Hicks Street has been the site of too many traffic tragedies and near collisions, according to .
In a letter sent to residents of Carroll Gardens and Cobble Hill Tuesday night, Lander urged community members to attend a joint and 7 meeting later this week to learn about safety measures being initiated along the corridor.
The three-lane road, which runs from Hamilton Avenue to Atlantic Avenue, is often used as a fast-moving alternative to the BQE, with cars whizzing by at unsafe speeds. Meanwhile, pedestrians must cross Hicks Street to get from Cobble Hill to the Columbia Waterfront District
In response to , the 76 Precinct stepped up its level of enforcement last month to prohibit dangerous driving. Periodic checkpoints with radar guns have been instituted and at least eight tickets were issued.
But residents have remained concerned, voicing their desire for at everything from CB6 meetings to the 76 Precinct monthly council meetings.
"DOT will present plans for traffic calming on Thursday to CB6's transportation committee," Nicole Garcia, a representative of DOT told Carroll Gardens Patch last week. "At the meeting, we will discuss traffic-calming improvements and get feedback from the community."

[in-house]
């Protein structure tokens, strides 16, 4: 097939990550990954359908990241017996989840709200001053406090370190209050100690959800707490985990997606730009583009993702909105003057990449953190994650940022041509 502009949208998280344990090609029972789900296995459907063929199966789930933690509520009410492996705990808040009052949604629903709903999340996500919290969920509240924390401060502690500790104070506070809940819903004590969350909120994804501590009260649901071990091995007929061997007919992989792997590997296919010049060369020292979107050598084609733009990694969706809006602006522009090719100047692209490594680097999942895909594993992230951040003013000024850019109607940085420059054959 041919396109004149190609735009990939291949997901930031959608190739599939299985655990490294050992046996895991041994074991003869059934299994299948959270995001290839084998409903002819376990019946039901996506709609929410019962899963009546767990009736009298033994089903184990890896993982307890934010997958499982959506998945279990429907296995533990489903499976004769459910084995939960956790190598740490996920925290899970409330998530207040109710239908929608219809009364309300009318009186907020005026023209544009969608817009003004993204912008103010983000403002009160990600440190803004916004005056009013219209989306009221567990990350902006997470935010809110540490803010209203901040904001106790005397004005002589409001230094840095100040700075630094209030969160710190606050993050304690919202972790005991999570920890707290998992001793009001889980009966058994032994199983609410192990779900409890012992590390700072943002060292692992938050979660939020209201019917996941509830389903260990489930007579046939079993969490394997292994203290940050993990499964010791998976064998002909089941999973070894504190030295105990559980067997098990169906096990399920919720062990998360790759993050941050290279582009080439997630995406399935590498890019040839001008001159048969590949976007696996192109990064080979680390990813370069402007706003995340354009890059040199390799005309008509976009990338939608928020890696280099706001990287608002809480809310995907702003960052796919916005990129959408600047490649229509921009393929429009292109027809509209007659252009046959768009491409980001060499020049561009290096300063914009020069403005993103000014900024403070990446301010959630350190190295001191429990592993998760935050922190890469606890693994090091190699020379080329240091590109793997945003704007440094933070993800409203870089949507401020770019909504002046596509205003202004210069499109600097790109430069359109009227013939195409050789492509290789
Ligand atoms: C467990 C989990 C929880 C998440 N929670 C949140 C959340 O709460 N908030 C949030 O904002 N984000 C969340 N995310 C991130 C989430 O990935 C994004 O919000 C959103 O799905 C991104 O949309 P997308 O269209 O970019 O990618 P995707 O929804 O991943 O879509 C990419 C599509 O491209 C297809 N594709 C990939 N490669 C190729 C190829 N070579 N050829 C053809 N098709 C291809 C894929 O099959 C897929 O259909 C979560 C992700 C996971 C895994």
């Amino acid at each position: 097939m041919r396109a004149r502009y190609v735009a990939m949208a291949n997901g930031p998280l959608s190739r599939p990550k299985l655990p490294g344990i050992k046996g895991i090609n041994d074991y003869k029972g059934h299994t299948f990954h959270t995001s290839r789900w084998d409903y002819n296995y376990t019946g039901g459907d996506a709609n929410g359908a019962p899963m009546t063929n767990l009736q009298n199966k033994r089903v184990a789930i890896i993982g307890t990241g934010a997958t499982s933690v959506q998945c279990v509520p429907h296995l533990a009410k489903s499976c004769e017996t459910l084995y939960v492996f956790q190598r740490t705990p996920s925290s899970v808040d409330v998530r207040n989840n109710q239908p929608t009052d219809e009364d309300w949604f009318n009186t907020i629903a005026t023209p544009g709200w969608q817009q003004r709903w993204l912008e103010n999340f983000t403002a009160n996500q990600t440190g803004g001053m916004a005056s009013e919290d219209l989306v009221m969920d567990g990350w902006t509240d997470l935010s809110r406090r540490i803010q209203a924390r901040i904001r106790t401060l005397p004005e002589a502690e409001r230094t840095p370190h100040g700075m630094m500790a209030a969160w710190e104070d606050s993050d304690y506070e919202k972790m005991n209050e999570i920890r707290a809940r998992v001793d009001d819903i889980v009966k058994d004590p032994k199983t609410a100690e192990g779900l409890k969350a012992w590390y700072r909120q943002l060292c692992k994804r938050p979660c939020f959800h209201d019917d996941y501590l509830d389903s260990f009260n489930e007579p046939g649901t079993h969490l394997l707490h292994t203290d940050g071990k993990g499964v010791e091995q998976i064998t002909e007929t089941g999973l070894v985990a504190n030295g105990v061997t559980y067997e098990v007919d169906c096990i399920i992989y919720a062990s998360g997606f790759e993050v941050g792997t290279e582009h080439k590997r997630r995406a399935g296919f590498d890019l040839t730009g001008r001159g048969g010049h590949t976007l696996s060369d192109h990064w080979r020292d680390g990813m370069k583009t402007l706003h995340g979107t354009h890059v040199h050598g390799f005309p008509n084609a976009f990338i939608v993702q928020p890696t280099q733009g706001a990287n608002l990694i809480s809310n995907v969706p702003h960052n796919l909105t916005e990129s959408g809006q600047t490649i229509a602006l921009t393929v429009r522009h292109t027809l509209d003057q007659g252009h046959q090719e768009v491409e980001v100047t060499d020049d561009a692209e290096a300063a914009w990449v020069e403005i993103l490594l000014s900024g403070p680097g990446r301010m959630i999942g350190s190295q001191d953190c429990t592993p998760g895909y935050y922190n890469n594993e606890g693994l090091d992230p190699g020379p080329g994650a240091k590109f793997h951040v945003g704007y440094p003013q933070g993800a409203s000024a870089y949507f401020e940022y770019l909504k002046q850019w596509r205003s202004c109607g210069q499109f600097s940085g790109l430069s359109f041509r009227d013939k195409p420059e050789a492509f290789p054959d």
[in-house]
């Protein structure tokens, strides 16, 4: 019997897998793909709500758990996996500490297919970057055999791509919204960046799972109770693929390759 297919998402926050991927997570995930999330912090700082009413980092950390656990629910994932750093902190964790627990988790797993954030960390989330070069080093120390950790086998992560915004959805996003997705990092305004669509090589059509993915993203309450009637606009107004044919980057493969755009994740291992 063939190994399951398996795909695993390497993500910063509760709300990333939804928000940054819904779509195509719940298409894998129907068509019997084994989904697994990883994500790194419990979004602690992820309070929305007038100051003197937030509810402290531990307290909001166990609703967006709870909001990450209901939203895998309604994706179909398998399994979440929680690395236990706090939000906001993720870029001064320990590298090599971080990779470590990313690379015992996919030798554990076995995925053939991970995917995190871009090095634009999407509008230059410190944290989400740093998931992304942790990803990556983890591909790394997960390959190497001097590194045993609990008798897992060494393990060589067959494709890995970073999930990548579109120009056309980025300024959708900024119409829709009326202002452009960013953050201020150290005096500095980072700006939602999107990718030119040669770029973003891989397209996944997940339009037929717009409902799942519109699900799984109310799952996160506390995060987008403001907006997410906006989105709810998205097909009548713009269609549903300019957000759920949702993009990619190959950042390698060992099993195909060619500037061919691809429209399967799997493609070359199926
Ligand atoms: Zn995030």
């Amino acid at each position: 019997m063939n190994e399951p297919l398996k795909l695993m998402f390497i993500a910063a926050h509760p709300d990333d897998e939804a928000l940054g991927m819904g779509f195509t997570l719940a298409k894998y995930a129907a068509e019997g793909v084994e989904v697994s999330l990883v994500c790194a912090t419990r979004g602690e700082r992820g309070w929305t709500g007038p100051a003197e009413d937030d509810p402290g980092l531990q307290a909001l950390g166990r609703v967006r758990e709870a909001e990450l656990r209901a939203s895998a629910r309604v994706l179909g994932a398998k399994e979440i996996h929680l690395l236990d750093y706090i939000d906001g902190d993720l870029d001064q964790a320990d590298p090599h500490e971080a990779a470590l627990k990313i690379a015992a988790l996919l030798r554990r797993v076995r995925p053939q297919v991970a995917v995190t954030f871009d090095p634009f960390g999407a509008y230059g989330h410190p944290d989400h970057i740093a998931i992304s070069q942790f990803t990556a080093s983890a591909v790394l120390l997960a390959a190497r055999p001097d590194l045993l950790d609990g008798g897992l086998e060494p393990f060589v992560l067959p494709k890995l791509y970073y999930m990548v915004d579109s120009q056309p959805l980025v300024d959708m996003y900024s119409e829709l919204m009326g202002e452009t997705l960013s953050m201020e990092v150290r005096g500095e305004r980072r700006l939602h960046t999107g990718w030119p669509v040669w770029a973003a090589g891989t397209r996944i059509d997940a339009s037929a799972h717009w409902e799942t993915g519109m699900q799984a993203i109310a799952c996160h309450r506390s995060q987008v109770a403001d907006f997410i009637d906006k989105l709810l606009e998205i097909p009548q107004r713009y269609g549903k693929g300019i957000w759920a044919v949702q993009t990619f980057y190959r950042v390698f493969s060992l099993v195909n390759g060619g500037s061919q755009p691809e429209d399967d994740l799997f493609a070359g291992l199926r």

Lander's letter to the community Tuesday night contained a more specific outline.
"DOT is proposing to:
- remove the rush hour parking restrictions on the east side of Hicks Street (the side with northbound traffic), so that cars can park there throughout the day
- place bollards and planters on the corners of the bridge crossings over the BQE, to expand the safe haven for pedestrians waiting to cross Hicks Street"
he wrote, adding, "As a bonus for drivers, the removal of parking restrictions means that there will be more parking along Hicks Street."
In a conversation with last month regarding "the trench that divides Cobble Hill from the Columbia Waterfront District," aka the BQE, he told Carroll Gardens Patch that DOT actually offered the bollards up for Hicks Street at a meeting that took place a year ago.
"I know that they are working on an interim plan, but that is not a move toward a structural solution that will provide a great and long-lasting amenity for the community," he said.
"We are of course appreciative for any short-term solutions that will protect the public," Sloane was quick to note. "But we are anxious to move forward with a genuine and true solution to an open cut that divides two communities. I consider this a genuine economic development project."
The meeting will be at 6:30, this Thursday, June 21, at Holy Name Church located at 245 Prospect Park West in Park Slope.